(p. 242) This paper has investigated the role of natural disaster shocks in determining gross migration flows, controlling for other place-based features. Using two micro datasets, we documented that in the 1920s and 1930s population was repelled from tornado-prone areas, with a larger effect on potential in-migrants than on existing residents, while flood events were associated with net inmigration. The differential migration responses by disaster type raises the question of whether public efforts at disaster mitigation counteract individual migration decisions. The nascent investment in rebuilding and protecting flood-prone areas could provide one example of public investment crowding out private self-protection (i.e., migration).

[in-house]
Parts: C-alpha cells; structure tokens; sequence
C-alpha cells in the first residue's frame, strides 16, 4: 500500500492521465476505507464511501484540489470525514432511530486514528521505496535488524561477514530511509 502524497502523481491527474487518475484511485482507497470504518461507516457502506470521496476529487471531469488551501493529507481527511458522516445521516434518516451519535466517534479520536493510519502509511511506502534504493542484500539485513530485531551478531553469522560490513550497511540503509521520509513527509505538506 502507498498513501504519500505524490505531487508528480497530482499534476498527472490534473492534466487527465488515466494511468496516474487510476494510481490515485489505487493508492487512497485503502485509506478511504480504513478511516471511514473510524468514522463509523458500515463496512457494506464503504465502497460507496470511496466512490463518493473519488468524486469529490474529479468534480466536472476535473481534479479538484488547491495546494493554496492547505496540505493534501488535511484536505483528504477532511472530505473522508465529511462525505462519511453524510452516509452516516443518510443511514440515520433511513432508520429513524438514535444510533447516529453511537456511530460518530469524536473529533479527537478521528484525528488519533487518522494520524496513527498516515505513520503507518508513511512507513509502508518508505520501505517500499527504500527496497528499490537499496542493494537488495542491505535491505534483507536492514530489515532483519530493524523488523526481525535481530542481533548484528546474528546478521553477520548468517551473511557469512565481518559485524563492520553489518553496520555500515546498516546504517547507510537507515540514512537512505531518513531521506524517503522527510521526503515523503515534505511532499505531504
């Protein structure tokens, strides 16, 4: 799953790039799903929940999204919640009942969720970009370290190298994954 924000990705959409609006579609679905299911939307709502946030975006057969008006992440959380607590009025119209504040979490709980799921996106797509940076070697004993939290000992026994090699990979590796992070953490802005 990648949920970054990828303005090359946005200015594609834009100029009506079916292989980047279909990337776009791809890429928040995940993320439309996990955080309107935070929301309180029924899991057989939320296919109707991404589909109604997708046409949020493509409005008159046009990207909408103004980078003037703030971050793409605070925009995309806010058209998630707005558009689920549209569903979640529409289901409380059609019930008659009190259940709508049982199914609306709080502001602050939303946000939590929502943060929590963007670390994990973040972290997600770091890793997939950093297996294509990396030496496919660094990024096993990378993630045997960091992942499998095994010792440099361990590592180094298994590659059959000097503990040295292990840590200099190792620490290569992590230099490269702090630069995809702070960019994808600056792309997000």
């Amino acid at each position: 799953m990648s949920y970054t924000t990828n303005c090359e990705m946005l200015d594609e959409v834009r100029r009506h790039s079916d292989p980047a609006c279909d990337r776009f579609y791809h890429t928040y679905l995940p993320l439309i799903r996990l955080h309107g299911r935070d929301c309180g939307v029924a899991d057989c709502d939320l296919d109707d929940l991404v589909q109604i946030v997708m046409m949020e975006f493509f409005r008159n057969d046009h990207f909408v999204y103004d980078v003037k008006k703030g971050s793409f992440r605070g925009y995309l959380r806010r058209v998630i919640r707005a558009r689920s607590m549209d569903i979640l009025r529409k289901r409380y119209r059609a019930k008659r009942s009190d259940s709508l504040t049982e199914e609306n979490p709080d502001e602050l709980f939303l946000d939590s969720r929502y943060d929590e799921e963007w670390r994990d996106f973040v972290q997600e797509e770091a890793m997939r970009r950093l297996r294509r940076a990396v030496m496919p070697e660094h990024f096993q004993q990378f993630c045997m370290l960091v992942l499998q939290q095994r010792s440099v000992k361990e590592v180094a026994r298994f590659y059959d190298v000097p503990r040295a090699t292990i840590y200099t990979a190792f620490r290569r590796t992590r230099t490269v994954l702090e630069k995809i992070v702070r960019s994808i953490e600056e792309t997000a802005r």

(p. 243) In future work, we plan to explore the role of New Deal disaster management more directly by exploiting variation across SEAs in federal expenditures and representation on key congressional committees. We predict that residents of areas that received federal largesse after a disaster in the 1930s will be less likely to move out and that new arrivals may be more likely to move in, while residents of areas that benefited less from New Deal spending will continue to use migration as a means of self-protection.
For the full article, from which the above conclusion is quoted, see:
Boustan, Leah Platt, Matthew E. Kahn, and Paul W. Rhode. “Moving to Higher Ground: Migration Response to Natural Disasters in the Early Twentieth Century.” American Economic Review 102, no. 3 (May 2012): 238-44.